In many different areas of science people are talking about cognitive styles. To give 2 examples: educators have tried to boost learning by focusing on differences in learning styles and management consultants tout the impact that different decision-making styles have on productivity. A new report from psychological scientists aims to integrate these disciplines by offering a new, integrated framework of cognitive styles that bridges different terminologies, concepts, and approaches.
And than you wonder, wait a minute, learning styles are a myth, no? Well, the authors discuss this discussion to a great length, but state that most of the discussion focuses on the matching between teaching and learning style that hasn’t been proven yet (and admit in the same vein that there is no valid instrument yet). Their idea is that when discussing learning styles we aren’t there yet and we better focus not on the preferences of the learner, but look at the content:
“(Kolloffel) found that regardless of their cognitive-style preferences, students received higher scores using a verbal format than using their preferred tree-diagram format, and that cognitive styles were not related to cognitive abilities. Hence, students should not choose instructional formats on the basis of their preferences, because this might lead them to select a format that is less effective for learning.
Similarly, P. D. Klein (2003) argued for greater emphasis on what are the most appropriate representations of information in specific contexts rather than focusing on matching learner and instruction styles.”
From the press release:
The researchers draw on findings from psychological science and neuroscience to define cognitive style as environmentally sensitive individual differences in cognition that help an individual to adapt to his or her environment.
While these adaptive patterns or styles may initially grow out of innate predispositions (including basic processing capacities, intelligence, and personality traits), they are primarily shaped in response to our changing environments. These environmental demands occur at various layers, from the immediate environment (e.g., school and family) all the way up to institutional patterns of culture (e.g., the economy, societal customs, and bodies of knowledge).
The framework, which builds on the work of Polish psychologist Chezlaw Nosal, shows that it is possible to organize and systematize all the dimensions of cognitive style into a matrix that represents various levels of information processing (from lower-order cognitive processing to higher order complex cognitive skills) on one axis and various cognitive style families (types of adaptations to external environment) on the other axis.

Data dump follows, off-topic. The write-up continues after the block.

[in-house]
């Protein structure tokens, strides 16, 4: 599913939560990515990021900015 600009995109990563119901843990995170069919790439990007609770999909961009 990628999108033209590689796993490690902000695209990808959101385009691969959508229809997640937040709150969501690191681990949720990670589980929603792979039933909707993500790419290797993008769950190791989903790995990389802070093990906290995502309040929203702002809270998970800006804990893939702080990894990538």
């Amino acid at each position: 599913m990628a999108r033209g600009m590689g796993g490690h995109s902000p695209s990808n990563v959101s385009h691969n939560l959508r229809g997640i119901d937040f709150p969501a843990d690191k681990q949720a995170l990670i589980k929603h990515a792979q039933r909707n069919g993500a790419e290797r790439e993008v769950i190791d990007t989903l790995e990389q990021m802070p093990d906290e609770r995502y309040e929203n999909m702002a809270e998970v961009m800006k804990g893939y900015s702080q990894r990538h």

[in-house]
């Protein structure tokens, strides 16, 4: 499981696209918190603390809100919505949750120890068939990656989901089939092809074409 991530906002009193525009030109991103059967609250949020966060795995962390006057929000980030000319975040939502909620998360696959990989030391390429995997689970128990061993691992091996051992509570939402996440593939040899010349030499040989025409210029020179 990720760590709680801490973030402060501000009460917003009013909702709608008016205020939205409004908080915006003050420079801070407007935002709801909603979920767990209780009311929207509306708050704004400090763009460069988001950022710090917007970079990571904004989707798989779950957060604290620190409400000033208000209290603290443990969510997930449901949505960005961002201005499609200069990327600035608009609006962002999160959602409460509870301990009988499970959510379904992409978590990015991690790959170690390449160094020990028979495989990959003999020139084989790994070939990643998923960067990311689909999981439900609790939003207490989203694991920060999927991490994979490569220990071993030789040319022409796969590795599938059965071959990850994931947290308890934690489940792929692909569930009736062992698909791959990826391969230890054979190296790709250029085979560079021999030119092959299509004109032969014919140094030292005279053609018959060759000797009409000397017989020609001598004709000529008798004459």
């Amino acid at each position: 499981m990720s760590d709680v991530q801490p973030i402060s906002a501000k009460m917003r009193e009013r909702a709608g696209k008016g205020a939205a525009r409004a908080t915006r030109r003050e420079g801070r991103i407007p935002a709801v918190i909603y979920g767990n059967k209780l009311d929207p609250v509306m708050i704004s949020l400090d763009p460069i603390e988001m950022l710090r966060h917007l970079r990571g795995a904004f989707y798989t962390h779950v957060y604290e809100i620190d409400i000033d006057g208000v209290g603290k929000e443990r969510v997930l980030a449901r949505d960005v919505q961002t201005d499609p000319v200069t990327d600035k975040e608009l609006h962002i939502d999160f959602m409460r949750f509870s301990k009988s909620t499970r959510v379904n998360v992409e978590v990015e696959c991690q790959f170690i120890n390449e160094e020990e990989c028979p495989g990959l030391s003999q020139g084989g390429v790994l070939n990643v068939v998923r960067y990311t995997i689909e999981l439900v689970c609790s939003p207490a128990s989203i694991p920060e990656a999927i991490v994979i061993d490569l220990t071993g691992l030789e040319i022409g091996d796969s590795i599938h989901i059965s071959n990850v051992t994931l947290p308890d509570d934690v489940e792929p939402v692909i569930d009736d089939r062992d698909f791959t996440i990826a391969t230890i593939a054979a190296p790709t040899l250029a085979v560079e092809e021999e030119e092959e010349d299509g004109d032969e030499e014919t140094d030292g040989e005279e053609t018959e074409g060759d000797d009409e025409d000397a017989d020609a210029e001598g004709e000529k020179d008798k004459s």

Just like the chemical periodic table of elements, which allows scientists to predict the existence of elements and their compounds, the cognitive style matrix allows us to predict the properties of styles, predict unknown styles, and derive rules by which “compound” styles form.
The matrix is a work in progress, but the researchers believe it has direct applications for applied fields such as education and business/management:
“Current style assessments in applied fields have serious limitations, focusing either too narrowly on one particular dimension or combining cognitive style dimensions with other unrelated variables,” says Kozhevnikov.
In the domain of business and management, for example, cognitive style is often mapped onto a single “analytical-intuitive” dimension. Not only is this mapping overly simplistic, but it is typically based on outdated notions of left-right brain differences. Although the left-brain/right-brain distinction has persisted in popular culture, there is little evidence to suggest that individual differences in cognitive processing can be linked to anatomical differences in the two hemispheres of the brain. The reality is that the brain works as a single interactive system.
The key aims of this article are to relate the construct of cognitive style to current theories in cognitive psychology and neuroscience and to outline a framework that integrates the findings on individual differences in cognition across different disciplines. First, we characterize cognitive style as patterns of adaptation to the external world that develop on the basis of innate predispositions, the interactions among which are shaped by changing environmental demands. Second, we show that research on cognitive style in psychology and cross-cultural neuroscience, on learning styles in education, and on decision-making styles in business and management all address the same phenomena. Third, we review cognitive-psychology and neuroscience research that supports the validity of the concept of cognitive style. Fourth, we show that various styles from disparate disciplines can be organized into a single taxonomy. This taxonomy allows us to integrate all the well-documented cognitive, learning, and decision-making styles; all of these style types correspond to adaptive systems that draw on different levels of information processing. Finally, we discuss how the proposed approach might promote greater coherence in research and application in education, in business and management, and in other disciplines.